Theme and Decor: How Important to Restaurants?

By Patricia B. Mitchell, 1991.

There's more to dining than just the food — but how much more? Zagat Survey, a New York publisher of restaurant-rating guidebooks, allows a restaurant up to 30 points each for food, service, and decor. On our own form, my husband and I rate each establishment on a 10-point scale, with up to five points for food, three for service, one for purpose, and only one for atmosphere (which includes decor).

Everyone agrees that food is important, and competent service — but what of atmosphere and decor?

At its most basic, decor is merely "truth in labeling." Without pretense, authentic ethnic restaurants have long boasted decorative touches representative of their particular culture. One almost expects to see sombreros and capes in Mexican restaurants, a painting or poster of the Acropolis in a Greek place. We have been given chopsticks at Chinese restaurants (collecting so many from Danville, Virginia's Long River that my husband built a rack out of them for his photographic darkroom accessories). We have observed Chianti-bottle lamps, Italian flags, and red-and-white checkered tablecloths in Italian restaurants.

Louisiana architect David Spicuzza, with David, Sarah, Jonathan, and Patricia Mitchell at the Napoleon House, New Orleans, July 1991

Louisiana architect David Spicuzza, with David, Sarah, Jonathan, and Patricia Mitchell at the Napoleon House, New Orleans, July 1991.

One of our most beloved eateries is the Napoleon House in the French Quarter of New Orleans. The building was to have served as a refuge for the former French emperor in an unsuccessful plot to rescue him from St. Helena, but the restaurant/bar occupying it now is Italian through and through. There we indulge in huge muffaletta sandwiches while sitting in the Mediterranean-evoking courtyard. Opera music plays as we dine.

At its worst extreme, decor becomes the main show, actually distracting the customer from incidental, if not inedible, food. Even though many restaurant critics lump all "theme" restaurants into this category, with special disdain for franchised clones following corporate formulas for merchandising pre-packaged food, most thoughtful patrons grant that in the same way a painting is enhanced by a proper frame, an artful meal can be enjoyed more in appropriate surroundings.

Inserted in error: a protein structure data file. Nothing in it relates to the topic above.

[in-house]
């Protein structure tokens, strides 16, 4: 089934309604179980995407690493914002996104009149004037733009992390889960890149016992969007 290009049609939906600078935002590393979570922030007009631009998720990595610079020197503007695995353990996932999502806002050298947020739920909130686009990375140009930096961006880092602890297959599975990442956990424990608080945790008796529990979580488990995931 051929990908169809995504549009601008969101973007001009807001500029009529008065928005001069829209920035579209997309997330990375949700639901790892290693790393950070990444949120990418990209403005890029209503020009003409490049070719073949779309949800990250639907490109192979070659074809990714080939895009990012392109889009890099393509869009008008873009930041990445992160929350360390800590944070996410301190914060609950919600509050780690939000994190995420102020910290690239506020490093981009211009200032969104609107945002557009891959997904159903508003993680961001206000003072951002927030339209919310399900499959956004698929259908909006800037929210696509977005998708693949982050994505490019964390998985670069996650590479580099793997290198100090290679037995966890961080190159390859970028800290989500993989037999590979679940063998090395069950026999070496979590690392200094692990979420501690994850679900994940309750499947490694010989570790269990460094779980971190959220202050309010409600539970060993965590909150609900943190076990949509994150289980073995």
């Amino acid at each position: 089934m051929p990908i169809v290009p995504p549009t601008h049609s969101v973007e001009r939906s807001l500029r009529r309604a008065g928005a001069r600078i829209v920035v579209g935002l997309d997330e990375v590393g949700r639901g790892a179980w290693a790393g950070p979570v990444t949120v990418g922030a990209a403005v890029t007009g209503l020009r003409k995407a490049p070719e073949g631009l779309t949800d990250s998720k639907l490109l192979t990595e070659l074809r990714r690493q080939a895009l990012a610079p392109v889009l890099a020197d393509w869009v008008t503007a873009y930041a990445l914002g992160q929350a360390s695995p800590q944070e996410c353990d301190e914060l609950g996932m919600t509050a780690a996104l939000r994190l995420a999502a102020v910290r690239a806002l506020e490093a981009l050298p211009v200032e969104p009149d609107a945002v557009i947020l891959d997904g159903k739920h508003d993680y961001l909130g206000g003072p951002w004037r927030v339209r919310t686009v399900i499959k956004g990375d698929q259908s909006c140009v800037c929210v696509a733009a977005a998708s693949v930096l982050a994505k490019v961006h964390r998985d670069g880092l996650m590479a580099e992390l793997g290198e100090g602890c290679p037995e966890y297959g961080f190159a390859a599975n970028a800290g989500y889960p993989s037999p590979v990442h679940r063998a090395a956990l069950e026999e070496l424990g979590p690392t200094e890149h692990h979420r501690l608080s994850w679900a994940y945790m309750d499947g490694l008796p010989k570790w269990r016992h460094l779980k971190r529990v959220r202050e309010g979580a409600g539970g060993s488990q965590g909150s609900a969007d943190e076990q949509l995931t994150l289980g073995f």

Good atmosphere does not have to be grand. One of our favorite fish houses is Grandmaw's in Alexandria, Louisiana. There the waiters wear bib overalls and the beverages are served in Mason jars. Complimentary peanuts are provided while one waits for their fabulous peanut-fed catfish. Diners are encouraged to toss their peanut shells onto the floor.

The recycling of abandoned church buildings, train stations, and cabooses offers irresistible theme opportunities for restaurateurs. My family and I recently ate at the Parson's Table in Jonesborough, Tennessee. This Victorian Gothic-style church structure has undergone the transition to a visually very attractive restaurant.

Our children are delighted with two train-theme sandwich places, both with "rolling stock" on miniature tracks: Ham's in High Point, North Carolina, and the Red Caboose in Appomattox, Virginia. At the Depot in Asheville, North Carolina, the trains that roll by are the full-size Norfolk and Southern variety.

Several years ago, a favorite stop for our daughter Sarah was the local (Danville, Virginia) Old 97 Restaurant, with its railroad memorabilia and the recording of train sounds. Confident that her little brother David would be even more appreciative of the joys of the Old 97, we arrived, entered the dimly-lit building, and began to make our way toward the dining area. David froze in terror. Unaware of his fright, we urged him along, but he spent most of the meal whimpering and fussing.

Only later could we determine that his problem was that he had spotted a cigar-store Indian in a corner. This life-sized decoration had "about scared his wits out" — which goes to prove that appreciation for restaurant decor is a matter of personal taste. Now that David is a mature 7, it's about time to try out the Old 97 with his little brother Jonathan . . . .